The best mechanics in the world

by Andy Turnbull

Canada’s Inuit have many talents, but one of the most impressive is their mechanical ability. With or without training, they have a reputation as the world’s best natural mechanics.

According to one story, white men first learned of the Inuit’s mechanical ability when a team of U.S. Army engineers, working on the Distant Early Warning Line of radar stations, abandoned two outboard motors that were broken and not worth the cost of repair. Within a few weeks, the Americans found that local hunters were using the motors, with replacement parts made of whalebone.

My personal experience dates back to 1969, when I had the first snowmobile in the north with a reverse gear. I know it was the first because it was a preproduction model that Outboard Marine had sent up for me to photograph. It broke down near the village of Fort McPherson, in the Northwest Territories. This was an Indian village, but there was one Inuk in town, named Simon, who worked as caretaker at the local school. People suggested that I see him.

It was dark by the time I found Simon at the school, but by the light of a flashlight he opened the transmission housing and looked at it. In a few seconds, he found a bolt that had sheared off. The missing head of the bolt had to fit into a slide, and it had to fit well.

No problem. Simon used pliers to pull the bolt, then took it into the school shop where he used a welding torch to build up a blob of metal in place of the shorn-off head. Then, without taking any measurements, he hand-filed the metal to fit the slide.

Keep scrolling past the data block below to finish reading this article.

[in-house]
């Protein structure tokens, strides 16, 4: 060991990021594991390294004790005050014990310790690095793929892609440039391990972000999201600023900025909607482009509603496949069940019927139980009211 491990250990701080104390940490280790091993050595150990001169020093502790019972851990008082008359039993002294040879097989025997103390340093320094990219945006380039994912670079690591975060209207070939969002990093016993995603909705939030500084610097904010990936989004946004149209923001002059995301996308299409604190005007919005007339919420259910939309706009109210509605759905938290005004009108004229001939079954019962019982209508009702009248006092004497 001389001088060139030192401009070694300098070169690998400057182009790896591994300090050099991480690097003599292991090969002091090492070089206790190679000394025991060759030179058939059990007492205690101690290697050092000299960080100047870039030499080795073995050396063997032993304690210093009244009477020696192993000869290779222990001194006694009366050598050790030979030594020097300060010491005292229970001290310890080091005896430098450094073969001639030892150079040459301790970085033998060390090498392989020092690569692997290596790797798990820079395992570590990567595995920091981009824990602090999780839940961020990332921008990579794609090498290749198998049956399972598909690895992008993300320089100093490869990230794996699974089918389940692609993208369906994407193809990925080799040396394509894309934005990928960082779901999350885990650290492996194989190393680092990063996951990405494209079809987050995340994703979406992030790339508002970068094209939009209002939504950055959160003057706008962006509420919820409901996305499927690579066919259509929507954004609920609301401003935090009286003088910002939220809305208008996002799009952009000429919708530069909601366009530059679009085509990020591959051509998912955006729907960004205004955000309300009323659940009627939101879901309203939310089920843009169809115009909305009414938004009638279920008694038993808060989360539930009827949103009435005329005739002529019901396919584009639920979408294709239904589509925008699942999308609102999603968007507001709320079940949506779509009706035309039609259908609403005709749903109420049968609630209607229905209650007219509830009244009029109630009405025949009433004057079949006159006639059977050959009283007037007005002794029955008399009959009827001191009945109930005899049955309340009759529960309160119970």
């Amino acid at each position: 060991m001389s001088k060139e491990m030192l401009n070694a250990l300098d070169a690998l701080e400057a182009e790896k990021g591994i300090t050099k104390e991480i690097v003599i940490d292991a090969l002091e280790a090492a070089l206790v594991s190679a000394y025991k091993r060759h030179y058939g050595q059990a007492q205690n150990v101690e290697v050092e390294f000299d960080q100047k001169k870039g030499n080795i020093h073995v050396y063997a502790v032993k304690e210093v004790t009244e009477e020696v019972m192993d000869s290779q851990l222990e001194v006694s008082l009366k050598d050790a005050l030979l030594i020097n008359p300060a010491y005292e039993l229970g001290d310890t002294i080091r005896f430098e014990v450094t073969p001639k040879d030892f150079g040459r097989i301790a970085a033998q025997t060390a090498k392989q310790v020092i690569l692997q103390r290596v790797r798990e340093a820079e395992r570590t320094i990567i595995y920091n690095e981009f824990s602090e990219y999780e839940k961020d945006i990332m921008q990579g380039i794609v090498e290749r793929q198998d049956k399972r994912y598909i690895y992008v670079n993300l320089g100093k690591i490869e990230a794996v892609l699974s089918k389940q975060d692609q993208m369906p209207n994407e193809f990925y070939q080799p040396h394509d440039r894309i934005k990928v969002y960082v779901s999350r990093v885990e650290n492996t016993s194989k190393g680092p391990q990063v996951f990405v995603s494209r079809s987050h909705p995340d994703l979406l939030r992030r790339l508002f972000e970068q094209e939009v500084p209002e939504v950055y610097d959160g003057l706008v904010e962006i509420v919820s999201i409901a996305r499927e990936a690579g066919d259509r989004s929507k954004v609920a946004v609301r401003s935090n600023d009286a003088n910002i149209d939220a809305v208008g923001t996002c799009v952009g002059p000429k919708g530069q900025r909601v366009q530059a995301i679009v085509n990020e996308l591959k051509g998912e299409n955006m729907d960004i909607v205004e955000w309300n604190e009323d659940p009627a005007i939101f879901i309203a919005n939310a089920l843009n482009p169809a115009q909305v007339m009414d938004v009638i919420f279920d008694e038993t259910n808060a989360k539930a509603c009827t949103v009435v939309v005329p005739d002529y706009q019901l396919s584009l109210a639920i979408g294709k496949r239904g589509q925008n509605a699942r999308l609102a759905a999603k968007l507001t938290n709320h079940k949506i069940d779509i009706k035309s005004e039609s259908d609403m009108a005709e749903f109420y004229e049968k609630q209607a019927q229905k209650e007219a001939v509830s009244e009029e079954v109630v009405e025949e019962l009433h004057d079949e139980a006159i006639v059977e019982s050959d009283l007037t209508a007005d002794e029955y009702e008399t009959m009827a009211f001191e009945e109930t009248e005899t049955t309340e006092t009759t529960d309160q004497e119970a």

Outside again, still working by flashlight and with bare hands in freezing winter weather, he installed the bolt and reassembled the transmission. It worked perfectly, for as long as I kept the snowmobile.

How do they do it? I’ve never heard any theories advanced by “qualified” people, but I have heard some guesses that sound pretty good. Rick Riewe, professor of geology at the University of Manitoba and an experienced Arctic traveler, suggests that lifelong training to travel and hunt in the Arctic is one factor. The Arctic tundra is mostly flat and almost featureless, but to the Inuit who travel there tiny features that the average person would never notice are obvious landmarks.

Near-fanatic attention to detail, willingness to improvise and willingness to take infinite pains may be other factors. Jill Oakes, professor of native studies at Manitoba, reports that when an ice storm decimated the caribou herd on Belcher Island in Hudson Bay, local Inuit made winter parkas of duck-skin — complete with the feathers and down.

When they can’t find driftwood to make sleds, fishermen in the Pelly Bay areas sometimes make sleds out of frozen fish, welded together with ice. In the supercold Arctic winter, the sleds last for months and when they finally break up, the fish are still edible.